"A nation is not conquered until the hearts of its women are on the ground."

Posted by Taino Women's Bohio de Atabex at:


A Message from UCTP:

On behalf of the Taino People and Nation represented by the United Confederation of Taino People, the UCTP Office of International Relations and Regional Coordination fully condemns the assassination of Benazir Bhutto, the former Prime Minster of Pakistan, on Thursday, December 27, 2007. Our deepest condolences are extended to her family and to the Pakistani People as they mourn this courageous leader.

Further, the UCTP urges our community to support the call for a moment of prayer for Benazir Bhutto issued by the Bohio de Attabei Taino Women's Circle. In solidarity, the UCTP will pause to honor this request at 12noon on Saturday, 29 December 2007.

May justice and peace prevail on Earth.

Oma’bahari (With respect),
Roberto Mucaro Borrero,
UCTP – Office of International Relations and
Regional Coordination

UCTPPN 12/28/2007


Taino Take Action to Support Head-Start Program

New York (UCTP Taino News) – Taino artists Reina Miranda and Aguilar Marrero of TAINO SPIRIT were among a group of esteemed supporters of the “Pa’l Pueblo” charity drive for the United Head-Start program of Bushwick, New York on December 14, 2007.

A call for support of the program was announced on a recent RADIO CAPICU program aired in New York. Supporters were urged to sponsor a special event for the charity drive, which took place at the Notice Lounge in Williamsburg, Brooklyn. In the spirit of their ancestors, Miranda and Marrero, co-owners of Taino Spirit (http://www.cafepress.com/aguilar), contacted the radio show to pledge their support as official-sponsors as well as confirm their appearance to donate for raffle 4 hand-painted jackets and other “surprises”.

To the delight of the event organizers, Taino Spirit had also organized the participation and toy donations of a local PATHMARK supermarket, the New York Pod Café, Despierta Boricua, and the United Confederation of Taino People’s Office of International Relations. On behalf of these entities, three large bags of toys as well as financial donations were presented to this charity event that also featured cutting-edge poetry, comedy, and music presentations.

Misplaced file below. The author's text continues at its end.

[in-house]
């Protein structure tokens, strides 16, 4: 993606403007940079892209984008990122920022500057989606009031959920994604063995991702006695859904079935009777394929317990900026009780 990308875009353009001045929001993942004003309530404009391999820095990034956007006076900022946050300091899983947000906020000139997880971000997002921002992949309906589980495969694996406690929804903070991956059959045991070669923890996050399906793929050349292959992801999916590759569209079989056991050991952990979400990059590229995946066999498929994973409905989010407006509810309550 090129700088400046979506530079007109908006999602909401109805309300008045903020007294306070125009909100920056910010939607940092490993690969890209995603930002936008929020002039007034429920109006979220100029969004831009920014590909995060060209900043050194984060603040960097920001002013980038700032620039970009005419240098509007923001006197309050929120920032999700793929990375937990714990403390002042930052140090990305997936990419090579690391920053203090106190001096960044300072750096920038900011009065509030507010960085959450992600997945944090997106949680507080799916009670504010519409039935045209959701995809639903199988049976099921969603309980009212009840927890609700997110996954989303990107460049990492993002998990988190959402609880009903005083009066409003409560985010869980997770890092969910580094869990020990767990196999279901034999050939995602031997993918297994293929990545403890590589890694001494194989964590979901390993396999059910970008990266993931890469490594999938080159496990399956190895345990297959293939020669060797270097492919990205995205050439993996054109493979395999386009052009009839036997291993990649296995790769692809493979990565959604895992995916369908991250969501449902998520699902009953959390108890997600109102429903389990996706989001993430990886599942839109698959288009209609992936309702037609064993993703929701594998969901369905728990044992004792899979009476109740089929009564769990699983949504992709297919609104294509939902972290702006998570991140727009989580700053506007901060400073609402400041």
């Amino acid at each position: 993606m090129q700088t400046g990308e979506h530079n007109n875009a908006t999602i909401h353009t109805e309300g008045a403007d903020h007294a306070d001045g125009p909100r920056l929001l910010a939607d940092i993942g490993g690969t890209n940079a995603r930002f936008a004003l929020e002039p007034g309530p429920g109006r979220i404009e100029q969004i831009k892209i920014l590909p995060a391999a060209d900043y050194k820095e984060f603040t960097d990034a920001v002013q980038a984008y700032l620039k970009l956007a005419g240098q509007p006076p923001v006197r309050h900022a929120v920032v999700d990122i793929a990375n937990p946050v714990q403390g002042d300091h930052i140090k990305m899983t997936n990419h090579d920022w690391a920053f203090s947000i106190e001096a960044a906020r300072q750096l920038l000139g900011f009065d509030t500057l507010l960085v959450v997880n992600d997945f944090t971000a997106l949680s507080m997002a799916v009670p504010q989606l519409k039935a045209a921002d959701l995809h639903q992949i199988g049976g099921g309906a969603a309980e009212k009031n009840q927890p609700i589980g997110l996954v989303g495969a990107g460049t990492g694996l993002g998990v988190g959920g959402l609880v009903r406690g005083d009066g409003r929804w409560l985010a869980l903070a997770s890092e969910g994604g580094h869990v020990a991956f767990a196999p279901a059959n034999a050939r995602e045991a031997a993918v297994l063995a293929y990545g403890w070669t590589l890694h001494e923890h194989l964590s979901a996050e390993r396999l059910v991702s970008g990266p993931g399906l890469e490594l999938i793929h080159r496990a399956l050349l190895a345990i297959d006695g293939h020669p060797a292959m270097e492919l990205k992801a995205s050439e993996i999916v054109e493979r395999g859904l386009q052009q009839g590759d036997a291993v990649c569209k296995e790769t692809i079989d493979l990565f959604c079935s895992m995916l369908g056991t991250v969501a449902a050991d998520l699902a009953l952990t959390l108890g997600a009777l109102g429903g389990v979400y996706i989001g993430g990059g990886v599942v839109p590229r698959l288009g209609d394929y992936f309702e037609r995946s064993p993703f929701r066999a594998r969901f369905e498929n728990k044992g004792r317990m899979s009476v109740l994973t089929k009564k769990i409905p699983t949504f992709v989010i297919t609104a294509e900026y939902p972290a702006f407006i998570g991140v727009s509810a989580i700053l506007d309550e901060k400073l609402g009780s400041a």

The gifts will be distributed to the children on December 19.

Photo (From left to right): Raul Kahayarix Rios, Joanne Ramirez, George "Urban Jibaro" Torres, Aguilar Marrero, Reina Miranda, Margarita Cheng, Papo Swiggity, and Jessica Arocho.

UCTPTN 12.19.2007


Third Taino Council Meeting with Jacanas Community

Jacanas, Boriken (UCTP Taino News) - The Consejo General de Tainos Borincanos held their third community gathering at the Jacanas PO 29 site in Ponce, Puerto Rico this past weekend. Taino activists and supporters from around the island, met with local residents as well as interested archeologists to plan follow-up strategy around this controversial archeological site.

Workshops, discussions, cultural presentations, and ceremony were led by various representatives of the Consejo.

With the support of the United Confederation of Taino People (UCTP) and concerned community members, the Consejo has maintained a consistent vigil as well as an information camp in Jacanas.

Among the Consejo’s future plans is major clean-up of the area scheduled for February 2008.

Photo courtesy of Connie Laboy

UCTPTN 12.18.2007


Pirates of the Caribbean Resurface

Dominican Republic (UCTP Taino News) - The wreckage of the infamous Captain Kidd's abandoned pirate ship has been found in shallow waters off the Dominican Republic, a research team claims.